Bradshaw, David, and James Smith. 
"Ezra Pound, James Strachey Barnes ('The Italian Lord Haw-Haw') and Italian Fascism." 

The Review of English Studies 64.266 (2013): 672-93. Oxford Journals Online. Web. 03 June 2014.


Summary by Jared Young


In their article, Bradshaw and Smith aim to shed light on Pound’s propagandistic endeavors in Italy during WWII. To achieve that end, they offer readers a look into Pound’s activities through James Strachey Barnes’ life. Barnes, a friend and collaborator of Pound’s, also broadcast for Rome radio at that time.

The article, which is composed of three sections, stakes its claim that Pound had made major contributions to promote Italian Fascism, which the writers prove through his friendship with Barnes. After a brief introduction, the article moves into its two primary sections. The first focuses on Barnes’ biography and political efforts. The second section provides a detailed account of Pound and Barnes’ relationship. All this information creates a background for Pound’s political work during the least-known period of his life, 1943-45.

In section one, “A Paladin in the Making,” Bradshaw and Smith provide readers with Barnes’ personal history. The writers note that Barnes’s activity for Mussolini can be traced back to his early interest in philosophy and economics. Before becoming a central broadcast figure, Barnes, an Englishman, developed his love for Italy while serving on the Italian front as a liaison officer during WWI. Bradshaw and Smith then discuss Barnes’s work between the wars, his growing dedication to Fascism as well as the political discontent he stirred up on his way to working for Mussolini. Barnes’ political views ultimately led to his “most notorious role, as an English-language radio propagandist for the Fascist state, with unbridled zeal” (678).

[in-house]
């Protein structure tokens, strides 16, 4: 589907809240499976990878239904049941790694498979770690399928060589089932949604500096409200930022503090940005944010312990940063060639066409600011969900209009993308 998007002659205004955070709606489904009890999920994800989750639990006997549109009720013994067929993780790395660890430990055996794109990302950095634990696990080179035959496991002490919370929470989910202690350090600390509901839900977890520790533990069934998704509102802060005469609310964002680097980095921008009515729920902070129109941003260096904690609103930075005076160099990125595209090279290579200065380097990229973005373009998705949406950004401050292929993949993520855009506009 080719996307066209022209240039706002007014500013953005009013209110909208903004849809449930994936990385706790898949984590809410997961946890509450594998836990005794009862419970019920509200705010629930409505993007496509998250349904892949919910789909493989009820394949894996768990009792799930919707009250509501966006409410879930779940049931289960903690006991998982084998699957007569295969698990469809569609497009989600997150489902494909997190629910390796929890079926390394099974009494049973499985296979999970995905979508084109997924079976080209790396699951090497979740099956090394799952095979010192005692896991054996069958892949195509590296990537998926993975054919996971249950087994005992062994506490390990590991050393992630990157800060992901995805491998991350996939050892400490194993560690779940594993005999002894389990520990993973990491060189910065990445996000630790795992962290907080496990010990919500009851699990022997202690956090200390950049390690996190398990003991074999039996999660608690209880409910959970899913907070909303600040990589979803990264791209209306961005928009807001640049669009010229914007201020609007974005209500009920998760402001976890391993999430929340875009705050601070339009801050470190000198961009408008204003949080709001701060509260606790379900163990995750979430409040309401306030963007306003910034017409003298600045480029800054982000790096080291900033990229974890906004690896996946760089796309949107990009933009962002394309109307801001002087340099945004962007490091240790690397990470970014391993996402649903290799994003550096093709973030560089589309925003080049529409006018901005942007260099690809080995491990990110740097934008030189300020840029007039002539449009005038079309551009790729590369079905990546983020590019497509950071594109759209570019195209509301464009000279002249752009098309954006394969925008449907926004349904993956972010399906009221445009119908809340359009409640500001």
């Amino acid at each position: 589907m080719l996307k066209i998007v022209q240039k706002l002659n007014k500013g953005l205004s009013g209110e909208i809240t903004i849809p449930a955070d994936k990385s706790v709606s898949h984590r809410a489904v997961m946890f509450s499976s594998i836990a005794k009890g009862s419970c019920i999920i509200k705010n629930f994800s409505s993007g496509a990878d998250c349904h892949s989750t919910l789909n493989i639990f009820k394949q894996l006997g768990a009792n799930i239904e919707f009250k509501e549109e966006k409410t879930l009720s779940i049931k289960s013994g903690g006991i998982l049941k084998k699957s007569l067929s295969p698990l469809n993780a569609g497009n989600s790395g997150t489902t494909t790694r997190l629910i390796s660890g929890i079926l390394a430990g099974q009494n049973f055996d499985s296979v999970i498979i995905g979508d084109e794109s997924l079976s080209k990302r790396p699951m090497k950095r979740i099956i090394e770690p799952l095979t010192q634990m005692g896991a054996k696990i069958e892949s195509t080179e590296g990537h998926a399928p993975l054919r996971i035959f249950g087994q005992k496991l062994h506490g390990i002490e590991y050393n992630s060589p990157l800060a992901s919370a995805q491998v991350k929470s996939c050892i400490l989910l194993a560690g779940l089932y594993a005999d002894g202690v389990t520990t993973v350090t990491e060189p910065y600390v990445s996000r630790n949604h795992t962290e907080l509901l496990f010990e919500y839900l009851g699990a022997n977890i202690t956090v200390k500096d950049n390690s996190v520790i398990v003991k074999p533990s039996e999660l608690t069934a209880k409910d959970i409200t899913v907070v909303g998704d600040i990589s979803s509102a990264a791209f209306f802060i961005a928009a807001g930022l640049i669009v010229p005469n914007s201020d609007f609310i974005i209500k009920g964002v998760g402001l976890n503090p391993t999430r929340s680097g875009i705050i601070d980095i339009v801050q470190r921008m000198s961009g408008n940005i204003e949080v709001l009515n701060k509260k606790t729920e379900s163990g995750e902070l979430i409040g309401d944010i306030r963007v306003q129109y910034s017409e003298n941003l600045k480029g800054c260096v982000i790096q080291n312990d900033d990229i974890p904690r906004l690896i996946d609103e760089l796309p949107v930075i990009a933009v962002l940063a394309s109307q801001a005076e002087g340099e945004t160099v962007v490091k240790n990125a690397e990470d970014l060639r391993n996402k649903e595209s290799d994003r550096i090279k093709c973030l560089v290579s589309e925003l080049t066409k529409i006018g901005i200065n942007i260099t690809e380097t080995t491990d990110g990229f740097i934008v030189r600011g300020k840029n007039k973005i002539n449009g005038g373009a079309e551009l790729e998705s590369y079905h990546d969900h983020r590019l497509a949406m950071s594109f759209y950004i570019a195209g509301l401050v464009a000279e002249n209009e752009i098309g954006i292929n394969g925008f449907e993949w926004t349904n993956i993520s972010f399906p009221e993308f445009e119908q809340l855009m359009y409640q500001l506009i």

Section II, titled “Renegades on the Run,” brings Barnes’s relationship with Pound into focus. The writers use three particular sources, the Pound-Barnes correspondence at Beinecke, various records related to both in the National Archives, and most importantly Barnes’s unpublished diary of 1943-45. At this point in the article, readers are guided back to the beginning of the war as Ezra Pound struggled to become a broadcaster, showing through the use of the letter exchange that Pound knew Barnes since 1940, visited him on his trips to Rome and discussed his views on economics with him. Through Barnes’s diary, Bradshaw and Smith present new information of military efforts to provide both Barnes and Pound with sanctuary and false papers as well as arrange propaganda activity for them in Germany. Though both refused this assistance, the diary then goes on to show that Barnes played a crucial role in convincing Pound to work for the Salo Republic in the spring of 1944. Shortly after Barnes’ final diary entry concerning Pound, Mussolini was executed and Pound was taken into custody. Barnes went into hiding.

As section II comes to a close, it examines Barnes’ final attempt to communicate with Pound. Bradshaw and Smith briefly mention a letter Barnes drafted to Winston Churchill that cites several political reasons why Pound deserved to be free. Specifically, Barnes mentioned Pound’s poetic reputation as justification for his release. Unfortunately, that letter would never reach Churchill because of Barnes’s death in 1955. After discovering the letter, Barnes’s wife sent Pound the draft. Pound responded bitterly that Barnes had got much more credence for his political opinions than he, Pound, had ever had. The authors provide a fragment from a letter of support Pound wanted Barnes’s wife to send to The Times in her name: it delineated his attempts to distance himself from the accusations of Fascism. To Olivia Rossetti Agresti, Pound wrote at the same time: “Jim for fascism as principle/ E.P recognizing it as the possible IN ITALY, despite its difference from Jefferson’s aim/ AND considering VOCATIONAL representation as constitutional for U.S lower house.” (Bradshaw and Smith 692)

In the article’s final moments, the authors remind readers that although Pound sought to clear his name from the effects of his propaganda efforts, Barnes’s biography and personal records indicate he and Pound had enough in common to work together closely. The article provides readers with meticulous correspondence between Barnes and Pound, as well as new insights into a darker area of the American poet’s life.


Estrade, Charlotte. “Transatlantic Crossroads: Ezra Pound’s 1933 Active Anthology.”